California state courts refused to overturn Riley’s conviction when he appealed the attempted murder charge, but the 1st Circuit Court of Appeals reversed Wurie’s conviction and ordered a new trial on the grounds that the warrantless search violated the Fourth Amendment’s prohibition against “unreasonable searches and seizures.”
Police can search a suspect’s pockets, or briefcase, or car when making a valid arrest because there may be weapons nearby or evidence of crime that could be lost. In addition, officers can search when there are “exigent circumstances,” meaning when there is no time to lose, in order, say, to stop a crime in progress, prevent suspects from destroying evidence, or rescue a kidnap victim. Prosecutors in both cases argued that searching a cell phone is really just the same thing as the valid search of personal items. Chief Justice Roberts didn’t buy it, replying, “That is like saying a ride on horseback is materially indistinguishable from a flight to the moon.”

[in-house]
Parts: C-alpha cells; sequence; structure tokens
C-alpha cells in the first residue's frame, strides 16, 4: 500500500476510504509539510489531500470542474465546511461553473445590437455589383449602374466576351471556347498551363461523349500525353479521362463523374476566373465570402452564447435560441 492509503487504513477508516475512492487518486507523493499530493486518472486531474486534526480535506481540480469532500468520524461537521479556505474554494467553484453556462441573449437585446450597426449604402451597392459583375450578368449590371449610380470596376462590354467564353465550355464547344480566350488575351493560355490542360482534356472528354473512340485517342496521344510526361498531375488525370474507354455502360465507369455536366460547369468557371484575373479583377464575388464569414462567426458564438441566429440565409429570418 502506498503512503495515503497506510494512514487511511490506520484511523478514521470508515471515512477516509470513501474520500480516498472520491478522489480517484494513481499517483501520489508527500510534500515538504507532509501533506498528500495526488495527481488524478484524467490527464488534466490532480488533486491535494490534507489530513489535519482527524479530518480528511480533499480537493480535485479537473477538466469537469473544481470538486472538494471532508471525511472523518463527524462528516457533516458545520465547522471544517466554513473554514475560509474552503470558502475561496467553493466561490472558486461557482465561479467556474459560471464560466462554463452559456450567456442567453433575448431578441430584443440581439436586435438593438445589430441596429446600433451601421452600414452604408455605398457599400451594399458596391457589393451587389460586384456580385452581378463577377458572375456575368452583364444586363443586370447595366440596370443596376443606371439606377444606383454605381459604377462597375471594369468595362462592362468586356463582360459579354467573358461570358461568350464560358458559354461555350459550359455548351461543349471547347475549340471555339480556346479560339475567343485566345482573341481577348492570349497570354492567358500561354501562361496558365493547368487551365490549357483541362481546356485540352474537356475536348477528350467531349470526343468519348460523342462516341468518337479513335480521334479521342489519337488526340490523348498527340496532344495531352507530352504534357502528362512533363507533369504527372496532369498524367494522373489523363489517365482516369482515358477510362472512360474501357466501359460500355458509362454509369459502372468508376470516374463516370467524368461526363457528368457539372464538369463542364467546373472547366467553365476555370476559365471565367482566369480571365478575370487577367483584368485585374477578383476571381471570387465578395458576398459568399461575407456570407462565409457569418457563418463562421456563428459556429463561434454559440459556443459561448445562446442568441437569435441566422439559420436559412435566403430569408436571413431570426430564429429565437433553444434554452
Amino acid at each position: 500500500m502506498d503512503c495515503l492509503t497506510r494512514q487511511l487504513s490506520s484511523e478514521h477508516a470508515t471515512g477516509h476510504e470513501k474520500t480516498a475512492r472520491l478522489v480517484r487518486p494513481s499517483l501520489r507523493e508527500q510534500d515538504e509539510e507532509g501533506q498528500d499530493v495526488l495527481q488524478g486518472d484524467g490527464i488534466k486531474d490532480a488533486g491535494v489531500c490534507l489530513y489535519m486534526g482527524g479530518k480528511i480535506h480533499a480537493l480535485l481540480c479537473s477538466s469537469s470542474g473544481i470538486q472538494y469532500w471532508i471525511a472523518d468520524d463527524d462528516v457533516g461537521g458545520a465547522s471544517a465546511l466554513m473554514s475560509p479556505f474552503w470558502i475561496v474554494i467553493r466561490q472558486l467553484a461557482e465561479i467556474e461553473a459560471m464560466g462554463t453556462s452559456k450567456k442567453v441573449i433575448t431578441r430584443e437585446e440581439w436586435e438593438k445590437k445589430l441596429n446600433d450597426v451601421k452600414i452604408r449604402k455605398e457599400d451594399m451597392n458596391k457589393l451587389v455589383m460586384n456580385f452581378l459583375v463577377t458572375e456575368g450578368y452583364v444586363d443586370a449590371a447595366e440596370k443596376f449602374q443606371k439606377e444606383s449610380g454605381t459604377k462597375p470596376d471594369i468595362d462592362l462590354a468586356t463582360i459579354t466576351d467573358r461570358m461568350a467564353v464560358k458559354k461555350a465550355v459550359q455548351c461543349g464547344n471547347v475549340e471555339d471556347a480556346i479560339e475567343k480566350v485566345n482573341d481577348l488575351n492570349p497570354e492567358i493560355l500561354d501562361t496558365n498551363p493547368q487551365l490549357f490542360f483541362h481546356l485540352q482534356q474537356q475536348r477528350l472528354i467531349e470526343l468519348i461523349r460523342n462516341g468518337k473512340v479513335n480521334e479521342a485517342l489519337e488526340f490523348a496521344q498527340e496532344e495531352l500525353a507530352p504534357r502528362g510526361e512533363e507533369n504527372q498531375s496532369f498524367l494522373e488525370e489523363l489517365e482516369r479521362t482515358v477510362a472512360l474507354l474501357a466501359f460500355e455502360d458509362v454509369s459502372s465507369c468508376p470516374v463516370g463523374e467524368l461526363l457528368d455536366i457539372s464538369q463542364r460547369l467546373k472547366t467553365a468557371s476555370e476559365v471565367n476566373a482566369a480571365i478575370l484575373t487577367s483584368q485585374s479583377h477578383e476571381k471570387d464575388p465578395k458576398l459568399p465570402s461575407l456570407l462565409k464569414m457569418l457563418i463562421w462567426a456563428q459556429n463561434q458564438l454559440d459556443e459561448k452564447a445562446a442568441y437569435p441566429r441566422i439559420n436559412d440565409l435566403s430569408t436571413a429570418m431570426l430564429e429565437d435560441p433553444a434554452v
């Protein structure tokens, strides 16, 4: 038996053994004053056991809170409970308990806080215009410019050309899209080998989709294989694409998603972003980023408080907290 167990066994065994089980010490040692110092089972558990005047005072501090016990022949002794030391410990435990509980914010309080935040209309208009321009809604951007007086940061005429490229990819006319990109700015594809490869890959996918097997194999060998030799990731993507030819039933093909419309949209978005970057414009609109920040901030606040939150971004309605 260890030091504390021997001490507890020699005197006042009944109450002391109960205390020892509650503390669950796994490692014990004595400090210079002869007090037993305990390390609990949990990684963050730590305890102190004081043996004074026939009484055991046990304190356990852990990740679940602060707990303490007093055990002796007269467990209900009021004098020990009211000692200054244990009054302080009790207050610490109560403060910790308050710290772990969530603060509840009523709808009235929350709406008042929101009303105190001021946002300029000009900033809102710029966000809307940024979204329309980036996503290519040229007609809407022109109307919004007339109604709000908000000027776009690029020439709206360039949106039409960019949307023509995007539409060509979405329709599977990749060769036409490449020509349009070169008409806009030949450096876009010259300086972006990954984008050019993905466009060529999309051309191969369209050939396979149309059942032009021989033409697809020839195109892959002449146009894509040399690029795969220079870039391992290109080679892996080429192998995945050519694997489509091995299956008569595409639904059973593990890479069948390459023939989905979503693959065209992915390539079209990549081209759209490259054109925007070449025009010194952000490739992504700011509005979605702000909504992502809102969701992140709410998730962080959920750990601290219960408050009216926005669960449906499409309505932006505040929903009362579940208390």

Roberts wrote the opinion for the unanimous decision and concluded: “We cannot deny that our decision today will have an impact on the ability of law enforcement to combat crime… Privacy comes at a cost.”